Should Distracted Walking Be Illegal?

Hawaiian lawmakers want people to stop staring at their phones while crossing the street.

Image via Jan Vašek

Aren’t smartphones great? You can use them to look at Rihanna GIFs during meetings, bathroom breaks, flights across the country, walks through the urban metropolis in blissful ignorance of the surrounding vastness of human life, wherever! Unfortunately, the latter scenario can put you in the hospital.

In fact, more pedestrians are injured each year while using their phones than drivers, according to a 2013 study published in Accident Analysis & Prevention. There were 1,506 incidents in 2010. Yet while distracted driving laws exist across the United States—46 states ban texting while driving, 14 ban all handheld phone use—distracted walking remains largely unregulated.

Proposals to ban the use of electronics in intersections have failed on the state level in New York, Arkansas, and Utah. Only Fort Lee, New Jersey ($85 fine for texting while crossing the street), and Salt Lake City, Utah ($50 fine for talking on the phone, listening to headphones, or texting while crossing rail tracks), have successfully implemented distracted walking policies.

American officials have instead relied on public awareness marketing to promote more responsible walking, such as San Francisco’s billboards asking, “Do you want Beethoven to be the last thing you hear?,” Delaware’s zombie-themed “Don’t join the walking dead” campaign, and Philadelphia’s “e-lane” prank, which sarcastically designated sidewalk space for pedestrians glued to their phones.

Members of Hawaii’s House of Representatives hope to buck the trend. House Bill 2723, House Bill 2723, introduced in January, proposes to fine pedestrians $250 for crossing streets, roads, and highways while using a mobile electronic device. The House Committee on Transportation passed the bill last week, recommending it for review by the Judicial Committee. “It is just another measure to ensure the safety of our pedestrians,” State Representative Sharon Har told Hawaii News Now.

Ottawa Humane Society / Flickr

The Trump Administration won't be remembered for being kind to animals.

In 2018, it launched a new effort to reinstate cruel hunting practices in Alaska that had been outlawed under Obama. Hunters will be able to shoot hibernating bear cubs, murder wolf and coyote cubs while in their dens, and use dogs to hunt black bears.

Efforts to end animal cruelty by the USDA have been curtailed as well. In 2016, under the Obama Administration, the USDA issued 4,944 animal welfare citations, in two years the numbers dropped to just 1,716.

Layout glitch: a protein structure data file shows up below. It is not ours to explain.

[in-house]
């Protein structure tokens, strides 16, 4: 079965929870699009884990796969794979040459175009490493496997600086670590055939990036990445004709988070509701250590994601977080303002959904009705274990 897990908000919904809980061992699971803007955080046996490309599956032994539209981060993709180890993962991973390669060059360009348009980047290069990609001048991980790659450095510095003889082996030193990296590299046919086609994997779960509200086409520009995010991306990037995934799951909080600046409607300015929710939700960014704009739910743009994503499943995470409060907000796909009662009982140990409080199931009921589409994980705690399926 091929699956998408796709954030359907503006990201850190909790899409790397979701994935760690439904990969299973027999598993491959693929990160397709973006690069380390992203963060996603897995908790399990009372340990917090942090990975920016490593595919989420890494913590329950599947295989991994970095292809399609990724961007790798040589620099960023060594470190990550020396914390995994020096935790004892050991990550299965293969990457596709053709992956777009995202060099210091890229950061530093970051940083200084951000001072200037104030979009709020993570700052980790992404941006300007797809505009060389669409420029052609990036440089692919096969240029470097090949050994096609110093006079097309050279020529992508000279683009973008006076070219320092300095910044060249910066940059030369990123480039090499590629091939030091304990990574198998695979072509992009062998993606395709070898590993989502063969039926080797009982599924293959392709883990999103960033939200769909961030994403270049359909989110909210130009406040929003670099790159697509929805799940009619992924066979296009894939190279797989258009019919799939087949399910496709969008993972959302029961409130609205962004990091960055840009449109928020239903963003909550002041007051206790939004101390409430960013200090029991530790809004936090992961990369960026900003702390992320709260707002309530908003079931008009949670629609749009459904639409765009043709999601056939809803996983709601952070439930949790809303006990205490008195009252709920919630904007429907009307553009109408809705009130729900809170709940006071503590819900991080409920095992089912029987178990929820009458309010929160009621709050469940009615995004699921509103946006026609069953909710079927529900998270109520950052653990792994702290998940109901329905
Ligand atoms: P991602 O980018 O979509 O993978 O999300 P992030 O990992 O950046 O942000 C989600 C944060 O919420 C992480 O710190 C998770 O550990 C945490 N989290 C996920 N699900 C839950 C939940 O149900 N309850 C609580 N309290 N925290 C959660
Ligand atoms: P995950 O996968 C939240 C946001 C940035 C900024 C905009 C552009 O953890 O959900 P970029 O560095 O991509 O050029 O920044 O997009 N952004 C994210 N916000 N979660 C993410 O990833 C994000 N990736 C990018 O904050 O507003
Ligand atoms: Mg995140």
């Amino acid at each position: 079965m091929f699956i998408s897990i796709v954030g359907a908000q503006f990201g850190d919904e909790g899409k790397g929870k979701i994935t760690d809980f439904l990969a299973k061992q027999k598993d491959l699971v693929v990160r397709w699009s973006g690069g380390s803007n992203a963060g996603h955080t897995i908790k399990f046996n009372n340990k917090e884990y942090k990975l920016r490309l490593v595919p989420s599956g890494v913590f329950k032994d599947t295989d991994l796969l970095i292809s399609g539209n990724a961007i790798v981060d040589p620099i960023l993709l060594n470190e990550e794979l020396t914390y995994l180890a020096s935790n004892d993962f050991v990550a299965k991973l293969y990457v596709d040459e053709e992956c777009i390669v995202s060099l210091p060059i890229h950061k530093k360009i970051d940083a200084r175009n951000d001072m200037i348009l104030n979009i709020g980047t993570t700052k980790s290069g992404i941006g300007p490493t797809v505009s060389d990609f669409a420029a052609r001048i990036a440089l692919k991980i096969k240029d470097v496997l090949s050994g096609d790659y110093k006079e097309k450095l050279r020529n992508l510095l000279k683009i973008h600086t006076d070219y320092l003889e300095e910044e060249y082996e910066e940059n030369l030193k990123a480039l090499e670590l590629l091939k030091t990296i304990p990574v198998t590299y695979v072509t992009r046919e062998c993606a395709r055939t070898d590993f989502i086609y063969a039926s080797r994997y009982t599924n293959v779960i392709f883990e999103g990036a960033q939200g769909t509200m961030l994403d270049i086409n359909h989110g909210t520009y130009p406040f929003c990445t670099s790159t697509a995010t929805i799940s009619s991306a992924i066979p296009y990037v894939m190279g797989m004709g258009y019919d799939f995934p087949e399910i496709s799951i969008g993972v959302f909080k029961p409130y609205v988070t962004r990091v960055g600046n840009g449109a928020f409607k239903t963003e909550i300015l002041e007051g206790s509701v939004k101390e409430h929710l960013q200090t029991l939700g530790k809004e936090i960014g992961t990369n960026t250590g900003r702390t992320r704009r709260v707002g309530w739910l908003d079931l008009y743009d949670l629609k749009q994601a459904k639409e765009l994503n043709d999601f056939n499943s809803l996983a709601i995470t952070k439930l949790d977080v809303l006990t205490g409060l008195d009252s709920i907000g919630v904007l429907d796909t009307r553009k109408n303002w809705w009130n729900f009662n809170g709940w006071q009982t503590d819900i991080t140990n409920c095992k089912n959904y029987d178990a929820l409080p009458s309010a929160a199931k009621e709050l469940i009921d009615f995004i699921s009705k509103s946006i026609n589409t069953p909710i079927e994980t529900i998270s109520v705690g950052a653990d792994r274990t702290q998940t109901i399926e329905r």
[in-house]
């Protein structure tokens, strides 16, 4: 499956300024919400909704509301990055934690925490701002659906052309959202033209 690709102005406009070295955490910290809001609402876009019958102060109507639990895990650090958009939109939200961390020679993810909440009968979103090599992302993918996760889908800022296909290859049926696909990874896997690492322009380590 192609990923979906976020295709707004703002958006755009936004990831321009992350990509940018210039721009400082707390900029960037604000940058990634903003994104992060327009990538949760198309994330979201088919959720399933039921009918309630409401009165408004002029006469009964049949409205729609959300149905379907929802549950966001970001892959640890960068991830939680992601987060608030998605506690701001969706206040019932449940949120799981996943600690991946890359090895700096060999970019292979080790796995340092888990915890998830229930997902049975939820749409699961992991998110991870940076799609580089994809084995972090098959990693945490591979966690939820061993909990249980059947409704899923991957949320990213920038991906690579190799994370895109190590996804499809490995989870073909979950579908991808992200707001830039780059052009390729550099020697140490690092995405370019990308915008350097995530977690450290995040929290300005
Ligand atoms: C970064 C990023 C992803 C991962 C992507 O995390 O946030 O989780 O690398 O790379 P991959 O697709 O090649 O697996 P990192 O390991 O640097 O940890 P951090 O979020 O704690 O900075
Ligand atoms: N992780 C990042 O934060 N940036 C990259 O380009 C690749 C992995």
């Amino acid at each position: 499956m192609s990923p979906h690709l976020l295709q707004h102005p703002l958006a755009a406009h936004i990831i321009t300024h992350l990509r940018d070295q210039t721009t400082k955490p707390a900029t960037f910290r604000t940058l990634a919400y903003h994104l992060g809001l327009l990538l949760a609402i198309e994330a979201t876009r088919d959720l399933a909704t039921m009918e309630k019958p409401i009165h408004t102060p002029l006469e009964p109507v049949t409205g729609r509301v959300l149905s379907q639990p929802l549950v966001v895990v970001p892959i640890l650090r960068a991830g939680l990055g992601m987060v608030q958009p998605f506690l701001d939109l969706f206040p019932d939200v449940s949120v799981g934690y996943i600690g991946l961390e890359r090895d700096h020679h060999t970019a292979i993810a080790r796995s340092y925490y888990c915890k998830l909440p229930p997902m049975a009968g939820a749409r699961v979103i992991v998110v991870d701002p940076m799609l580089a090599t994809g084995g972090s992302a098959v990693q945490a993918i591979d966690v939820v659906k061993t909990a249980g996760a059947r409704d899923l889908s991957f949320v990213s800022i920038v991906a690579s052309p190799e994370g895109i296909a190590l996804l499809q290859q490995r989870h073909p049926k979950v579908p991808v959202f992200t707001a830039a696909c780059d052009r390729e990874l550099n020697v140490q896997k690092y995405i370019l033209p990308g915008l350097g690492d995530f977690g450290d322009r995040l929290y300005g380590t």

Keep Reading Show less
via I love butter / Flickr

We often dismiss our dreams as nonsensical dispatches from the mind while we're deep asleep. But recent research proves that our dreams can definitely affect our waking lives.

People often dream about their significant others and studies show it actually affects how we behave towads them the next day.

"A lot of people don't pay attention to their dreams and are unaware of the impact they have on their state of mind," said Dylan Selterman, psychology lecturer at the University of Maryland, says according to The Huffington Post. "Now we have evidence that there is this association."

Keep Reading Show less
via Real Time with Bill Maher / YouTube and The Late Late Show with James Corden / YouTube

A controversial editorial on America's obesity epidemic and healthcare by comedian Bill Maher on his HBO show "Real Time" inspired a thoughtful, and funny, response by James Cordon. It also made for a great debate about healthcare that Americans are avoiding.

At the end of the September 6th episode of "Real Time, " Maher turned to the camera for his usual editorial and discussed how obesity is a huge part of the healthcare debate that no one is having.

"At Next Thursday's debate, one of the candidates has to say, 'The problem with our healthcare system is Americans eat shit and too much of it.' All the candidates will mention their health plans but no one will bring up the key factor: the citizens don't lift a finger to help," Maher said sternly.

Keep Reading Show less

There is no shortage of proposals from the, um, what's the word for it… huge, group of Democratic presidential candidates this year. But one may stand out from the pack as being not just bold but also necessary; during a CNN town hall about climate change Andrew Yang proposed a "green amendment" to the constitution.

Keep Reading Show less
Me Too Kit

The creator of the Me Too kit — an at home rape kit that has yet to hit the market — has come under fire as sexual assault advocates argue the kit is dangerous and misleading for women.

The kit is marketed as "the first ever at home kit for commercial use," according to the company's website. "Your experience. Your kit. Your story. Your life. Your choice. Every survivor has a story, every survivor has a voice." Customers will soon be able order one of the DIY kits in order to collect evidence "within the confines of the survivor's chosen place of safety" after an assault.

"With MeToo Kit, we are able to collect DNA samples and other tissues, which upon testing can provide the necessary time-sensitive evidence required in a court of law to identify a sexual predator's involvement with sexual assault," according to the website.

Keep Reading Show less